Teapot - Made by someone in China
MADE IN CHINA isn’t generally a product qualification the people of the Netherlands can relate to
In collaboration with Dieter Volkers.
Made in China is not exactly a product qualification that appeals to the Dutch. Even if the product is handmade, we still associate it with mass production and lack of identity. In this case, Klaas Kuiken and product designer Dieter Volkers tried to make a connection between The Netherlands and China, focusing on differences as well as similarities; individualism versus the power of the masses and arrogance versus modesty. And at the same time, they had the desire to create a product made in China with a unique appearance and identity.
Portrait of a neighborhood
From their temporary workshop set up in the traditional 'hutong' of Dashilar in the center of Beijing, Kuiken and Volkers asked several Chinese people living in this neighborhood to make a small teapot out of a ball of clay. So a fishmonger, a butcher, a 79-year-old woman passing by and a 13-year-old girl living in the area all made their own version of the teapot and were portrayed as well.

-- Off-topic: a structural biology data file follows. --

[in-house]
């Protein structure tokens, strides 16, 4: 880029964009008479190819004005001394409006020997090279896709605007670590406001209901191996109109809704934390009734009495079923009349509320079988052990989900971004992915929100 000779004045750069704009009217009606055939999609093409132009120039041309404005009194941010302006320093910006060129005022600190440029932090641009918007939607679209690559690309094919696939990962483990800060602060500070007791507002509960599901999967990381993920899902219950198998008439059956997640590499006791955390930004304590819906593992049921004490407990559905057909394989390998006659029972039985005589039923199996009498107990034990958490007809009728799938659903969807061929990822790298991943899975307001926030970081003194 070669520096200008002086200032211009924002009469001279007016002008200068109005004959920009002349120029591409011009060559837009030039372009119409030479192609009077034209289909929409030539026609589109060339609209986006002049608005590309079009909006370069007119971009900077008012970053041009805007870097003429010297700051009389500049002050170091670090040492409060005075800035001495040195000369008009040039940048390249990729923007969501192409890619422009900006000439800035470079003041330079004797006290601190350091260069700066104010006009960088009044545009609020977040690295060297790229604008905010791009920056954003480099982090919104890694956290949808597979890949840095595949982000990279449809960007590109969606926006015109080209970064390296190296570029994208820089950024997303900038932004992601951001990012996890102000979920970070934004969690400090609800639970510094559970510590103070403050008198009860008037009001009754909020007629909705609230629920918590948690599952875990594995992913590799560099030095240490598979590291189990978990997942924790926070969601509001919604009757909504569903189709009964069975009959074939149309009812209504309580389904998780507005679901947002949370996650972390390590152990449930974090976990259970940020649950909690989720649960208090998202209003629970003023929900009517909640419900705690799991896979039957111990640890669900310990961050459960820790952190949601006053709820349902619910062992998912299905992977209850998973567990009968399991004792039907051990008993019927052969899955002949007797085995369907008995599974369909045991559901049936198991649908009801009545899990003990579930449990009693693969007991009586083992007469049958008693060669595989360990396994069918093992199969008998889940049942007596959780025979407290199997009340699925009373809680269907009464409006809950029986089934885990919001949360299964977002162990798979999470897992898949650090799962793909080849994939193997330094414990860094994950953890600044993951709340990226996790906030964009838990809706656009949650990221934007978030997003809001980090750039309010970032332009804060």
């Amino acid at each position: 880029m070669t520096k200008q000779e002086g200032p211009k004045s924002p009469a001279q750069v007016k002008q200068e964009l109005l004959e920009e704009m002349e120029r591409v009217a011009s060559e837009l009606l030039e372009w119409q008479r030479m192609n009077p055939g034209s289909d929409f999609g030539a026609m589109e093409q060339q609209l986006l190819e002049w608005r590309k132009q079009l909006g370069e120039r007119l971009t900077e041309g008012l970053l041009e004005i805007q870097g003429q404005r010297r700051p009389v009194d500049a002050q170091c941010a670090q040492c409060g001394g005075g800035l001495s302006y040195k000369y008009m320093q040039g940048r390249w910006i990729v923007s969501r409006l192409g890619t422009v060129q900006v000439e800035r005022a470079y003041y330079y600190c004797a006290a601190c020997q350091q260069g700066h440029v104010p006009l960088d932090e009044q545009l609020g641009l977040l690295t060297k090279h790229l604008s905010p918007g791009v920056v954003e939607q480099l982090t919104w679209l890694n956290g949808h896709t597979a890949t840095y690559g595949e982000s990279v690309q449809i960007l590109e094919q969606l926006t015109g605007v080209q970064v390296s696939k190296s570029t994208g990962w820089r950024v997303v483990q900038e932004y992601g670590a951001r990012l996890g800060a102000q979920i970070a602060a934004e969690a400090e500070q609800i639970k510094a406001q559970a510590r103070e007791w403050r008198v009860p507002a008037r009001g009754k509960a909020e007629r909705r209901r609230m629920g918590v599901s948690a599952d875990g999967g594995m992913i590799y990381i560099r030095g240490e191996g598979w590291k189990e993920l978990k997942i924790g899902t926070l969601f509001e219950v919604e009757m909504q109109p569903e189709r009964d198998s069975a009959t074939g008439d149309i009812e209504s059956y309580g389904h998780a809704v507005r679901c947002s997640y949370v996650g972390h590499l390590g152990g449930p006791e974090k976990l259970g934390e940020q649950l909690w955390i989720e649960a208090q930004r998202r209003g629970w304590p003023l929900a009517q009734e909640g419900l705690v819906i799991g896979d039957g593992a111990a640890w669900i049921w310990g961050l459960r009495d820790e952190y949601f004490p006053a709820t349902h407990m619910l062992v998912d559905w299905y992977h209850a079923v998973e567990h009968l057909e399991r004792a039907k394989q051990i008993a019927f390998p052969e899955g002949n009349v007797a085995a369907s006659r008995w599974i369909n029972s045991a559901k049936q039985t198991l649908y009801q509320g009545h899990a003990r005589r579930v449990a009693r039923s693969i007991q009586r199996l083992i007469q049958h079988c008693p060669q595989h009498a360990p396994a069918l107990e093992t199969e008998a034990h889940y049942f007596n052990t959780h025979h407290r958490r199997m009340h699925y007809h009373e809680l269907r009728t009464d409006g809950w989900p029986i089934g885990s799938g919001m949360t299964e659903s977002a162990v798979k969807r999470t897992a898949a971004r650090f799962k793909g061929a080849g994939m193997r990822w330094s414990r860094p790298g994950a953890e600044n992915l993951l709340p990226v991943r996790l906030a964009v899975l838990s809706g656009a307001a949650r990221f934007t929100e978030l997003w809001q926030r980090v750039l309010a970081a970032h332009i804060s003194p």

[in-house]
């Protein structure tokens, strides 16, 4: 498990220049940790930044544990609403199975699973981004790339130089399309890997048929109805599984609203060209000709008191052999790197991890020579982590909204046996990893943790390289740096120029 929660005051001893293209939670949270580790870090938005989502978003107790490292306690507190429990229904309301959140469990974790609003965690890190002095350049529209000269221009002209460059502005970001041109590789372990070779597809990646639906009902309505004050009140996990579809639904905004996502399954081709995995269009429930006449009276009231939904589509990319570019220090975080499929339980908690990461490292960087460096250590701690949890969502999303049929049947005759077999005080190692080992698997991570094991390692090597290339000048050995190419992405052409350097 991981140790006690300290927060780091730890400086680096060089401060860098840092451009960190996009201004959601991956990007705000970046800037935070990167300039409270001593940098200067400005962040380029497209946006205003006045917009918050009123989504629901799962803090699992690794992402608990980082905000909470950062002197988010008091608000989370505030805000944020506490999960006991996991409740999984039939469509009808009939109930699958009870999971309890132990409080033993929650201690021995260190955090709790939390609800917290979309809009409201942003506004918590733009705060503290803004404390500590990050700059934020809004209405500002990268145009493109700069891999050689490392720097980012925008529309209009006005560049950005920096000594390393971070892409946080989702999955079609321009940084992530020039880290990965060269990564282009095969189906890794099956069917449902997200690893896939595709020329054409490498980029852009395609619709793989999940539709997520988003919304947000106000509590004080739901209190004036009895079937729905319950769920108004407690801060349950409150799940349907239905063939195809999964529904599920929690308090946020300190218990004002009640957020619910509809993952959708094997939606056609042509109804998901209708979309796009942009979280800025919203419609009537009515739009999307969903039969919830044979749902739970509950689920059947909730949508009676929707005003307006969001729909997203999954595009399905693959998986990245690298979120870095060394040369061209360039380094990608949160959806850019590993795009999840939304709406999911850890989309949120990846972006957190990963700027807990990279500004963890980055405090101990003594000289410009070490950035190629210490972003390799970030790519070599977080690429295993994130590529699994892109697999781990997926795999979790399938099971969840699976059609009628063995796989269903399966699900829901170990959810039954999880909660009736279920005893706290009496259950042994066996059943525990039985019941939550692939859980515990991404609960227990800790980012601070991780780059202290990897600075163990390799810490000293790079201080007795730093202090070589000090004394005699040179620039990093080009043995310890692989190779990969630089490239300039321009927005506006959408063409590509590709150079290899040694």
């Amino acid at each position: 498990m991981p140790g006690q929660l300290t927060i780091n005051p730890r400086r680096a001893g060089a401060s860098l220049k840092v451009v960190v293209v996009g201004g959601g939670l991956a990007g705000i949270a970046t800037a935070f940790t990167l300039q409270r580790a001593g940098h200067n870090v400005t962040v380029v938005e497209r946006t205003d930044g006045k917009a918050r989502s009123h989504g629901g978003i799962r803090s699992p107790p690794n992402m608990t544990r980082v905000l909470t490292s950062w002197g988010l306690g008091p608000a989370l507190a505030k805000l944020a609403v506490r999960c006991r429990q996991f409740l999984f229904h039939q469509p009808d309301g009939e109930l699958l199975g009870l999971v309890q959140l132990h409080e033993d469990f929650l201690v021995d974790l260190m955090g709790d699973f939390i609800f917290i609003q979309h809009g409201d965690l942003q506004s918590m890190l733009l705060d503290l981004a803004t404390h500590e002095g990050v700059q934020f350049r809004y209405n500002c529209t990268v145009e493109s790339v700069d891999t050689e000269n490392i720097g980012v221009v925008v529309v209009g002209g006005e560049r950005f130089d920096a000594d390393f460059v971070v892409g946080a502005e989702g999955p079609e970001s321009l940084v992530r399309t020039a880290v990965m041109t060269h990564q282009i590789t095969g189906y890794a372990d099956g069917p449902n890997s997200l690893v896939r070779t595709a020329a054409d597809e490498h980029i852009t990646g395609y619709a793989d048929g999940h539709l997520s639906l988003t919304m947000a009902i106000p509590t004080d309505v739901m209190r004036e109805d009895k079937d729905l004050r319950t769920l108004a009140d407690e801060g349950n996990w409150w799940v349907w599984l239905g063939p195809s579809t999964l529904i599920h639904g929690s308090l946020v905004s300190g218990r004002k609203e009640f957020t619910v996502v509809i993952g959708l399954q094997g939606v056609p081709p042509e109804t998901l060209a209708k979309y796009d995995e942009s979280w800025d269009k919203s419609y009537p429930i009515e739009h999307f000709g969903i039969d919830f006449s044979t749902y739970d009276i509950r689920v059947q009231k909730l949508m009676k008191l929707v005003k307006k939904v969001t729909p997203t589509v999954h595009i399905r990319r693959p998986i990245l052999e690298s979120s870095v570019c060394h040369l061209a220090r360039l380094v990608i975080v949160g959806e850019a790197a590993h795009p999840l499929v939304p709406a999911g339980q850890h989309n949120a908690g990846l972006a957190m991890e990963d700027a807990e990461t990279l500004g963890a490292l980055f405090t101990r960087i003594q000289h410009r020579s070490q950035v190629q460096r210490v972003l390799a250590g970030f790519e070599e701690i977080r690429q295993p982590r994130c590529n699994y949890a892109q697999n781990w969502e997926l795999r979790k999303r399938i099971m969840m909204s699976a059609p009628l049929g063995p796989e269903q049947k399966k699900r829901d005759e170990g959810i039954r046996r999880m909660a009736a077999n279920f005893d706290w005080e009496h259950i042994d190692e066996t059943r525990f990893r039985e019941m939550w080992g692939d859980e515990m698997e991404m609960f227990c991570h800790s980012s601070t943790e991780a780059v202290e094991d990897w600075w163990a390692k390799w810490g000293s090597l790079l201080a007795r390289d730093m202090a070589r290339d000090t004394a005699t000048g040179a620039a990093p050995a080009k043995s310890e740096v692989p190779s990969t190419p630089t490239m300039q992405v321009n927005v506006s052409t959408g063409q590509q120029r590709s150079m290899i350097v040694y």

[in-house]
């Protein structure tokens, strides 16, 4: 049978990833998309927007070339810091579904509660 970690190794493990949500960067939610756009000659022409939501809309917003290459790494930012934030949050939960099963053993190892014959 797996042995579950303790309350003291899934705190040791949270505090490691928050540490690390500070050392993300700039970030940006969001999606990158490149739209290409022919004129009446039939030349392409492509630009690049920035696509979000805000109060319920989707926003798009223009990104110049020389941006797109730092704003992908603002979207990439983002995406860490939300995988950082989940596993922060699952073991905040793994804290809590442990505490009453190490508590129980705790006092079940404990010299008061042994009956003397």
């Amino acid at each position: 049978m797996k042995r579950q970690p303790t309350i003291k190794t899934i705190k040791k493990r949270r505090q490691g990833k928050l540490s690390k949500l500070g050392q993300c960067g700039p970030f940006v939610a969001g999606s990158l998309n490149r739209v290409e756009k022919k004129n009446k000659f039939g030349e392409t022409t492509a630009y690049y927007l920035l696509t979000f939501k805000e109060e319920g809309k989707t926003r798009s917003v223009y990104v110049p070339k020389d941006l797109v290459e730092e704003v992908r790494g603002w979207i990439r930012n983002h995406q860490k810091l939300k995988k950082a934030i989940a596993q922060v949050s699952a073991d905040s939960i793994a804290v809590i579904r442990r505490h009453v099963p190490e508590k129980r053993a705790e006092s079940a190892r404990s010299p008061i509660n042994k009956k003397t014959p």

Next, all individual designs were scanned in 3D and Kuiken and Volkers put the scans on top of each other so they would merge into one design. This became the portrait of a Chinese neighborhood, caught in the single design of a teapot.
Food for thought
On the one hand, Kuiken and Volkers restored the identity of a product made in China, by literally giving it a face and making it personal. By allowing the 'man in the street' to define the design and making his unique mark on the final result. But on the other hand, by blending the designs into an average it becomes less unique and more of an archetype... Interesting food for thought!
* This project was initiated by SALON/, part of the programme Guest City Amsterdam (Beijing Design Week 2013) and supported by the Stimuleringsfonds.